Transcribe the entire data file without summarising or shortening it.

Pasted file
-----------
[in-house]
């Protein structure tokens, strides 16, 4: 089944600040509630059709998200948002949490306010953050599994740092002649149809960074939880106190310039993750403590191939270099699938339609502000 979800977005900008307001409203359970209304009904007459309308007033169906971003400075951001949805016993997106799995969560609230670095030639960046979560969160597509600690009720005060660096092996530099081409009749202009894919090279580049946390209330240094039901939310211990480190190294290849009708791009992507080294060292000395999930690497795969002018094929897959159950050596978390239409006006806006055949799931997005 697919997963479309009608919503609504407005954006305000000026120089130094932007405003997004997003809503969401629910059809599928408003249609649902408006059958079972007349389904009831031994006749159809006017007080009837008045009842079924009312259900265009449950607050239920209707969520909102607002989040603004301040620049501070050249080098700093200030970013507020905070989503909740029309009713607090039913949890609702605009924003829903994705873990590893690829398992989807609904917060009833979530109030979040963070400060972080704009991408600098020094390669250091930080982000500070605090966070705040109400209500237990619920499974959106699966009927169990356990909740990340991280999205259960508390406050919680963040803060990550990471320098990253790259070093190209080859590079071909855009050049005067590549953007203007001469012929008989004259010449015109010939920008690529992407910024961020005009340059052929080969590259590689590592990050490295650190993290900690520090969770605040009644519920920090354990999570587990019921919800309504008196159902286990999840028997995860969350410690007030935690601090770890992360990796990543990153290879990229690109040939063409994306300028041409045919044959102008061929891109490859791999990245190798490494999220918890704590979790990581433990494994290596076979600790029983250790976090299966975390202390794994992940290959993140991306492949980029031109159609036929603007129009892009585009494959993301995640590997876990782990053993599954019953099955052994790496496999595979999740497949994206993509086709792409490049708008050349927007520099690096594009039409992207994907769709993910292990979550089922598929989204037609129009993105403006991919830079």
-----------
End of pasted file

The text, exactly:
[in-house]
């Protein structure tokens, strides 16, 4: 089944600040509630059709998200948002949490306010953050599994740092002649149809960074939880106190310039993750403590191939270099699938339609502000 979800977005900008307001409203359970209304009904007459309308007033169906971003400075951001949805016993997106799995969560609230670095030639960046979560969160597509600690009720005060660096092996530099081409009749202009894919090279580049946390209330240094039901939310211990480190190294290849009708791009992507080294060292000395999930690497795969002018094929897959159950050596978390239409006006806006055949799931997005 697919997963479309009608919503609504407005954006305000000026120089130094932007405003997004997003809503969401629910059809599928408003249609649902408006059958079972007349389904009831031994006749159809006017007080009837008045009842079924009312259900265009449950607050239920209707969520909102607002989040603004301040620049501070050249080098700093200030970013507020905070989503909740029309009713607090039913949890609702605009924003829903994705873990590893690829398992989807609904917060009833979530109030979040963070400060972080704009991408600098020094390669250091930080982000500070605090966070705040109400209500237990619920499974959106699966009927169990356990909740990340991280999205259960508390406050919680963040803060990550990471320098990253790259070093190209080859590079071909855009050049005067590549953007203007001469012929008989004259010449015109010939920008690529992407910024961020005009340059052929080969590259590689590592990050490295650190993290900690520090969770605040009644519920920090354990999570587990019921919800309504008196159902286990999840028997995860969350410690007030935690601090770890992360990796990543990153290879990229690109040939063409994306300028041409045919044959102008061929891109490859791999990245190798490494999220918890704590979790990581433990494994290596076979600790029983250790976090299966975390202390794994992940290959993140991306492949980029031109159609036929603007129009892009585009494959993301995640590997876990782990053993599954019953099955052994790496496999595979999740497949994206993509086709792409490049708008050349927007520099690096594009039409992207994907769709993910292990979550089922598929989204037609129009993105403006991919830079």